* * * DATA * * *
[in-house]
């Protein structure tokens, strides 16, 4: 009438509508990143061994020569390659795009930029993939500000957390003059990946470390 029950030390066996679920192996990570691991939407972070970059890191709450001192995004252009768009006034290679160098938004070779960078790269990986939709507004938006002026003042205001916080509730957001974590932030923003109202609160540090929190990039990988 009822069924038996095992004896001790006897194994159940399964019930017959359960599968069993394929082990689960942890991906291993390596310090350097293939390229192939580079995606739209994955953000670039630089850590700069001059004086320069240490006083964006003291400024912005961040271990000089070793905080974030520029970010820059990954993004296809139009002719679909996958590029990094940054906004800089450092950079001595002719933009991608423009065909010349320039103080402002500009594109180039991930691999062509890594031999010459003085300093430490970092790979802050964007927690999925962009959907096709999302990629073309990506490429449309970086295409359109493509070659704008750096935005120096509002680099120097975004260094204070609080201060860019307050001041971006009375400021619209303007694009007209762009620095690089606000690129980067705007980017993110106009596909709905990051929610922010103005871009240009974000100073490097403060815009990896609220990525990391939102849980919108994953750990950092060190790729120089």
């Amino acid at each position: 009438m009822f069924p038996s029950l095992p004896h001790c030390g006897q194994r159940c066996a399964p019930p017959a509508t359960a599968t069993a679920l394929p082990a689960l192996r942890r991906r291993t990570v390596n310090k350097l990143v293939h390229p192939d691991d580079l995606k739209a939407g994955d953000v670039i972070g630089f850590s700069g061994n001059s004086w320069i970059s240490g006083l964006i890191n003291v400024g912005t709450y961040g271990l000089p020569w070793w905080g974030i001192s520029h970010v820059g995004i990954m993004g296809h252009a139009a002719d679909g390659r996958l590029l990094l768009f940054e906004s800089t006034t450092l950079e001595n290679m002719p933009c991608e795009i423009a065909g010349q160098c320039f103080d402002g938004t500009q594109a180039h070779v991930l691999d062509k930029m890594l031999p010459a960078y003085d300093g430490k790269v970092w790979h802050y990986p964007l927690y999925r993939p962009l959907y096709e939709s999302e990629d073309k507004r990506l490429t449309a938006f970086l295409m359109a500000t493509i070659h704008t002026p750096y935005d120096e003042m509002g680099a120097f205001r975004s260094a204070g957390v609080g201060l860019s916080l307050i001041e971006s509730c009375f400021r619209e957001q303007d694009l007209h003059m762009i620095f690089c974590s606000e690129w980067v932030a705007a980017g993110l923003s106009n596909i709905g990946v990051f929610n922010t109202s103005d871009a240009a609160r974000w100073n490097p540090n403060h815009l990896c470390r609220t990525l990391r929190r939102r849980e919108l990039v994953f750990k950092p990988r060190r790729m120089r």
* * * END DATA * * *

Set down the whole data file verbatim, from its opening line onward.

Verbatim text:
[in-house]
């Protein structure tokens, strides 16, 4: 009438509508990143061994020569390659795009930029993939500000957390003059990946470390 029950030390066996679920192996990570691991939407972070970059890191709450001192995004252009768009006034290679160098938004070779960078790269990986939709507004938006002026003042205001916080509730957001974590932030923003109202609160540090929190990039990988 009822069924038996095992004896001790006897194994159940399964019930017959359960599968069993394929082990689960942890991906291993390596310090350097293939390229192939580079995606739209994955953000670039630089850590700069001059004086320069240490006083964006003291400024912005961040271990000089070793905080974030520029970010820059990954993004296809139009002719679909996958590029990094940054906004800089450092950079001595002719933009991608423009065909010349320039103080402002500009594109180039991930691999062509890594031999010459003085300093430490970092790979802050964007927690999925962009959907096709999302990629073309990506490429449309970086295409359109493509070659704008750096935005120096509002680099120097975004260094204070609080201060860019307050001041971006009375400021619209303007694009007209762009620095690089606000690129980067705007980017993110106009596909709905990051929610922010103005871009240009974000100073490097403060815009990896609220990525990391939102849980919108994953750990950092060190790729120089």
């Amino acid at each position: 009438m009822f069924p038996s029950l095992p004896h001790c030390g006897q194994r159940c066996a399964p019930p017959a509508t359960a599968t069993a679920l394929p082990a689960l192996r942890r991906r291993t990570v390596n310090k350097l990143v293939h390229p192939d691991d580079l995606k739209a939407g994955d953000v670039i972070g630089f850590s700069g061994n001059s004086w320069i970059s240490g006083l964006i890191n003291v400024g912005t709450y961040g271990l000089p020569w070793w905080g974030i001192s520029h970010v820059g995004i990954m993004g296809h252009a139009a002719d679909g390659r996958l590029l990094l768009f940054e906004s800089t006034t450092l950079e001595n290679m002719p933009c991608e795009i423009a065909g010349q160098c320039f103080d402002g938004t500009q594109a180039h070779v991930l691999d062509k930029m890594l031999p010459a960078y003085d300093g430490k790269v970092w790979h802050y990986p964007l927690y999925r993939p962009l959907y096709e939709s999302e990629d073309k507004r990506l490429t449309a938006f970086l295409m359109a500000t493509i070659h704008t002026p750096y935005d120096e003042m509002g680099a120097f205001r975004s260094a204070g957390v609080g201060l860019s916080l307050i001041e971006s509730c009375f400021r619209e957001q303007d694009l007209h003059m762009i620095f690089c974590s606000e690129w980067v932030a705007a980017g993110l923003s106009n596909i709905g990946v990051f929610n922010t109202s103005d871009a240009a609160r974000w100073n490097p540090n403060h815009l990896c470390r609220t990525l990391r929190r939102r849980e919108l990039v994953f750990k950092p990988r060190r790729m120089r």